This article details the engagement by the Department of Physical Geography of Utrecht University in the Netherlands with rural communities and nongovernmental organizations (NGOs) to assist them in gaining a better understanding of the environmental impacts of the management practices of the governmental forest authorities of the state of Western Australia in pursuit of international timber exports. The study commences with a description of the unique characteristics of WA’s forest communities. It continues with an account of governmental international forest policy norms and the discourse of sustainable forest management (SFM). This is followed by a delineation of the interactions between the academic community and civil society in their engagement with governmental departments in arguing the case for conservation. The final section makes some concluding observations on the lessons that can be learned from the failure of the state government to ensure the sustainable management of the forests of Western Australia.
The Role of Government Agencies, NGOs, and Local Communities in Western Australia
Leonie van der Maesen and Timothy Cadman
Analyzing the Social-Ecological Impacts of Forest Conservation and Management over the Long Term
Daniel C. Miller, Pushpendra Rana and Catherine Benson Wahlén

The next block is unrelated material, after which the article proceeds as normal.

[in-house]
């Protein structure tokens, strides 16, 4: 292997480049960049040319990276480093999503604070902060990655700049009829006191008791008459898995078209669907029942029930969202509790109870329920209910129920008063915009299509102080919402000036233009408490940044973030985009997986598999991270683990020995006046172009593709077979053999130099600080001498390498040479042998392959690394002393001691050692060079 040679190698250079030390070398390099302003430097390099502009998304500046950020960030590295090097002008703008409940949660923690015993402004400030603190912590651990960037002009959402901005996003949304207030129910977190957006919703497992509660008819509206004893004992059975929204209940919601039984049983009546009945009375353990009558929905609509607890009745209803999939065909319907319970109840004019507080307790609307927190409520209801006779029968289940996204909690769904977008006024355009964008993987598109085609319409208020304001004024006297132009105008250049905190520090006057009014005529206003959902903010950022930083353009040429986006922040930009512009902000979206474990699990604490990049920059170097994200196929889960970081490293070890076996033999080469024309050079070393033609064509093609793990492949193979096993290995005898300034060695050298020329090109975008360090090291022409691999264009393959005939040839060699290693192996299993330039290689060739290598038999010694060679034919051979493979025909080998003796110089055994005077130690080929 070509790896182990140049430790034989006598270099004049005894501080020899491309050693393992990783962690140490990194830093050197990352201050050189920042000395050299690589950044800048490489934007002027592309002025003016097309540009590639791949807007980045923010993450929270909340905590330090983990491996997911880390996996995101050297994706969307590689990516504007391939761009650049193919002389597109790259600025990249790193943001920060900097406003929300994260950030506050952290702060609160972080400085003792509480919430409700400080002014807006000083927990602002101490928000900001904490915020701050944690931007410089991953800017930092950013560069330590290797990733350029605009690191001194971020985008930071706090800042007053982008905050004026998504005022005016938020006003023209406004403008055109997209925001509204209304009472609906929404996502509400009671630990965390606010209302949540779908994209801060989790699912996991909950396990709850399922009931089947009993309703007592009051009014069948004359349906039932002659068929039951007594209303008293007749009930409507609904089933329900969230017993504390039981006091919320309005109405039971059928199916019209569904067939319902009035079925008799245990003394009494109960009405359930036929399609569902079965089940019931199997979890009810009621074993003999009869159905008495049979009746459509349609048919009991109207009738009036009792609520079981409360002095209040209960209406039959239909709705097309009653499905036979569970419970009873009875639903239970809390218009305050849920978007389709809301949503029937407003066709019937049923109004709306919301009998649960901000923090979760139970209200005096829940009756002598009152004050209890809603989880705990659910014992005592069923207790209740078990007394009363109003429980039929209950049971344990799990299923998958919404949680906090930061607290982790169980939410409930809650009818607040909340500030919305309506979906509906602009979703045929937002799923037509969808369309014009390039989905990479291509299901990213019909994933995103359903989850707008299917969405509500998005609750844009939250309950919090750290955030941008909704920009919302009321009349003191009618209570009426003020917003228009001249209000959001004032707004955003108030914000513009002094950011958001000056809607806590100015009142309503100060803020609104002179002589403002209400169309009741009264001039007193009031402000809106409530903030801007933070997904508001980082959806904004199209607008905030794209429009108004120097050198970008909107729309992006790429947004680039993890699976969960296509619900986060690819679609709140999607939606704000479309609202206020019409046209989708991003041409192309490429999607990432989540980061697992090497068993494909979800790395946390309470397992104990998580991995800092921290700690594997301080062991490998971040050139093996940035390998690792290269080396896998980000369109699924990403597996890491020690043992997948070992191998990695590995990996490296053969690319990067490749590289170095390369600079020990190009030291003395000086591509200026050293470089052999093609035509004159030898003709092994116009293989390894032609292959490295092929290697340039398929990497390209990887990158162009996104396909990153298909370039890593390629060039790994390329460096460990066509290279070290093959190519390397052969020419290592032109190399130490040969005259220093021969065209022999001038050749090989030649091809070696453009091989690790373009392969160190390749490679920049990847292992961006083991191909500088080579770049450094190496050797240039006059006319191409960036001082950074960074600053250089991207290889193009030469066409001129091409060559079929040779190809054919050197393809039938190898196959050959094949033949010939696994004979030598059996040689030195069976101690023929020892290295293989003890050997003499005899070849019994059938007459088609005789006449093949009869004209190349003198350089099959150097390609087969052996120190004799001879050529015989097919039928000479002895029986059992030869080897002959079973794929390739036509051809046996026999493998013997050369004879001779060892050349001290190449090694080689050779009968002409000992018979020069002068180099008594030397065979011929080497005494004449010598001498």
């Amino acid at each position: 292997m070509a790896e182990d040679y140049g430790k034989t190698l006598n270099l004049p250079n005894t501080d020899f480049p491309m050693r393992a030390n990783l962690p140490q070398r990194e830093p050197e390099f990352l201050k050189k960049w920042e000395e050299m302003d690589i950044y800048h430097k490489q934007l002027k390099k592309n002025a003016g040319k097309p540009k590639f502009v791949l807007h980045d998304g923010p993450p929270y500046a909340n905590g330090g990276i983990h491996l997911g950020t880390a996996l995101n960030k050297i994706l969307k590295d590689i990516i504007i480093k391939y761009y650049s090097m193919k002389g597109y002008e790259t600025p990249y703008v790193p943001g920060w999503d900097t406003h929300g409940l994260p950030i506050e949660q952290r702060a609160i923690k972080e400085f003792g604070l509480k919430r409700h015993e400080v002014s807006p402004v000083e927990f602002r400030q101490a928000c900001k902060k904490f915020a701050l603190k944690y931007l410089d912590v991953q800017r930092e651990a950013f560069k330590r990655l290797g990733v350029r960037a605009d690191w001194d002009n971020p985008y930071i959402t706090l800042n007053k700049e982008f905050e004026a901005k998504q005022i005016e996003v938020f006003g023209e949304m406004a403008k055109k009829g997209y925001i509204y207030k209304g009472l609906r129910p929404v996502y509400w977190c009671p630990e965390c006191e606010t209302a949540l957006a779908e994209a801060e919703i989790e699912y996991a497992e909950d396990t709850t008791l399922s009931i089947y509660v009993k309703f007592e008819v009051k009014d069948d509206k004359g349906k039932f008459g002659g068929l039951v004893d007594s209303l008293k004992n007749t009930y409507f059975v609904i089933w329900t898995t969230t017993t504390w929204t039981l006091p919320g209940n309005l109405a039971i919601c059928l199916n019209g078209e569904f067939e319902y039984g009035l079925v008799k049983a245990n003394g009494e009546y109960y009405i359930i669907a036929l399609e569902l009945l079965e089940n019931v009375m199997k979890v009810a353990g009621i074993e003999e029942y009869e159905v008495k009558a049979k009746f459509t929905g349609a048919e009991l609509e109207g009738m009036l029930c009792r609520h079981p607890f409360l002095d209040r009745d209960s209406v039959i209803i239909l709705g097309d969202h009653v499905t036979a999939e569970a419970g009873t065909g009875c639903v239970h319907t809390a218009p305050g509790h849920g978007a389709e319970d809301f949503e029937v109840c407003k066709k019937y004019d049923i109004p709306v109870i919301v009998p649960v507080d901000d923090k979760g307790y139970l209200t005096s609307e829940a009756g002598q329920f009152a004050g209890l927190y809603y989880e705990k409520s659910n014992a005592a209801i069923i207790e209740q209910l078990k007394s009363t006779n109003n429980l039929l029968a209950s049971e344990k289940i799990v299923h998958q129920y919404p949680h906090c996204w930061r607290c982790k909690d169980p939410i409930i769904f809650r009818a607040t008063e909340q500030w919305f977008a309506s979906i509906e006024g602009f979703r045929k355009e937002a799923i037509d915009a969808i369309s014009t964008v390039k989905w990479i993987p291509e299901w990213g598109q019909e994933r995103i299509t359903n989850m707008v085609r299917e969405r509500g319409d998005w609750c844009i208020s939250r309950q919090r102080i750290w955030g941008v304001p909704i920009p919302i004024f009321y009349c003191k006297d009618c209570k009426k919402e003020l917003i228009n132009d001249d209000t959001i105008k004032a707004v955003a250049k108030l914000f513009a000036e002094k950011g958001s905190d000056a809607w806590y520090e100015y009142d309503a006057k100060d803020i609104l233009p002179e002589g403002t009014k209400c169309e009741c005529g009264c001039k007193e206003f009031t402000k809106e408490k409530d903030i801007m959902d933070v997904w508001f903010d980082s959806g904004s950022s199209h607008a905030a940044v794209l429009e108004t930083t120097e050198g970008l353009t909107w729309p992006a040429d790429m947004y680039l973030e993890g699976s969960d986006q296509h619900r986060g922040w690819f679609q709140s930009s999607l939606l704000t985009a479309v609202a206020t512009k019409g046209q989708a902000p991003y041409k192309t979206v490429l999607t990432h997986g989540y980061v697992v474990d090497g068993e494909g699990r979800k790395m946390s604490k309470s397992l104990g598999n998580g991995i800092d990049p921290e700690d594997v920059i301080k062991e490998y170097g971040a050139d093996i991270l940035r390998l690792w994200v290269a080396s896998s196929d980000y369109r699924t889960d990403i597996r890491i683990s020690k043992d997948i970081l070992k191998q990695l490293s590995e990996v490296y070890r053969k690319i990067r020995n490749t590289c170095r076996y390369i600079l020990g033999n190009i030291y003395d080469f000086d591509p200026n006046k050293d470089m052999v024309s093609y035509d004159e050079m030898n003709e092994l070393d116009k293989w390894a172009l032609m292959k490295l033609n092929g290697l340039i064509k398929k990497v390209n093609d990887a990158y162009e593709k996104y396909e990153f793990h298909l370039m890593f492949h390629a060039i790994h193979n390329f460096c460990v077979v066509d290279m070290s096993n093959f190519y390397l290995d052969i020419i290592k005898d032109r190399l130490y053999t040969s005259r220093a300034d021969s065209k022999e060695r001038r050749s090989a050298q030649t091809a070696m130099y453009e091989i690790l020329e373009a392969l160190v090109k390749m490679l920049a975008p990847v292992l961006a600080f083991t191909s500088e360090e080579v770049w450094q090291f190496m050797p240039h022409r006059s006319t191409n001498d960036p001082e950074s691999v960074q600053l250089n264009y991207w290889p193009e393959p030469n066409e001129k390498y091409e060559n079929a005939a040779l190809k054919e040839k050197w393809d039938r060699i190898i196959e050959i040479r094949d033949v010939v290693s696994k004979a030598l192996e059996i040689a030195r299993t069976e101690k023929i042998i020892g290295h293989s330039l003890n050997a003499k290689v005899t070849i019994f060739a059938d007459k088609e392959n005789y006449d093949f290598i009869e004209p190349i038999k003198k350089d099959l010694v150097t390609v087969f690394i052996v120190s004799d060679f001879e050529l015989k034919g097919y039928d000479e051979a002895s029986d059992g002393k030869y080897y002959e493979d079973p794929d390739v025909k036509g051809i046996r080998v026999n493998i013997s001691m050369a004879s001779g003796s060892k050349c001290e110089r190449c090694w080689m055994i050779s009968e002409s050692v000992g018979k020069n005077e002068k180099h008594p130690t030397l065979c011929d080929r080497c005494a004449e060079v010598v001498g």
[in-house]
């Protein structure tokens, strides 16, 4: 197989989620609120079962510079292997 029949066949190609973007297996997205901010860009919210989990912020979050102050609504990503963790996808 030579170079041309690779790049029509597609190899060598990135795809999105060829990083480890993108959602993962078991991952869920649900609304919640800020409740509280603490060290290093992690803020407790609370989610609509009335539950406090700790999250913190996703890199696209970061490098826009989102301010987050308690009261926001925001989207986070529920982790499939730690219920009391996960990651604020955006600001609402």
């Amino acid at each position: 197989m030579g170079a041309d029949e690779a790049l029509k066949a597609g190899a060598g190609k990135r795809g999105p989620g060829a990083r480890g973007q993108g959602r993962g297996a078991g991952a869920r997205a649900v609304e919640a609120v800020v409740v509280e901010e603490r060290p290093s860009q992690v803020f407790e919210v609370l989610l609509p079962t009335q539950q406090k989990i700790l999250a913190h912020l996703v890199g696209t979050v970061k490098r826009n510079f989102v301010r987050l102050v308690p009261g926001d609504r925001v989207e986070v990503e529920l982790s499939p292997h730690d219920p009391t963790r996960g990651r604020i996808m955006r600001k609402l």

Citizens, governments, and donors are increasingly demanding better evidence on the effectiveness of development policies and programs. Efforts to ensure such accountability in the forest sector confront the challenge that the results may take years, even decades, to materialize, while forest-related interventions usually last only a short period. This article reviews the broad interdisciplinary literature assessing forest conservation and management impacts on biodiversity conservation, climate change mitigation, and poverty alleviation in developing countries. It emphasizes the importance of indicators and identifies disconnects between a rapidly growing body of research based on quasi-experimental designs and studies taking a more critical, ethnographic approach. The article also highlights a relative lack of attention on longer-term impacts in both of these areas of scholarship. We conclude by exploring research frontiers in the assessment of the impacts of forest-related interventions with long incubation periods, notably the development of predictive proxy indicators (PPIs).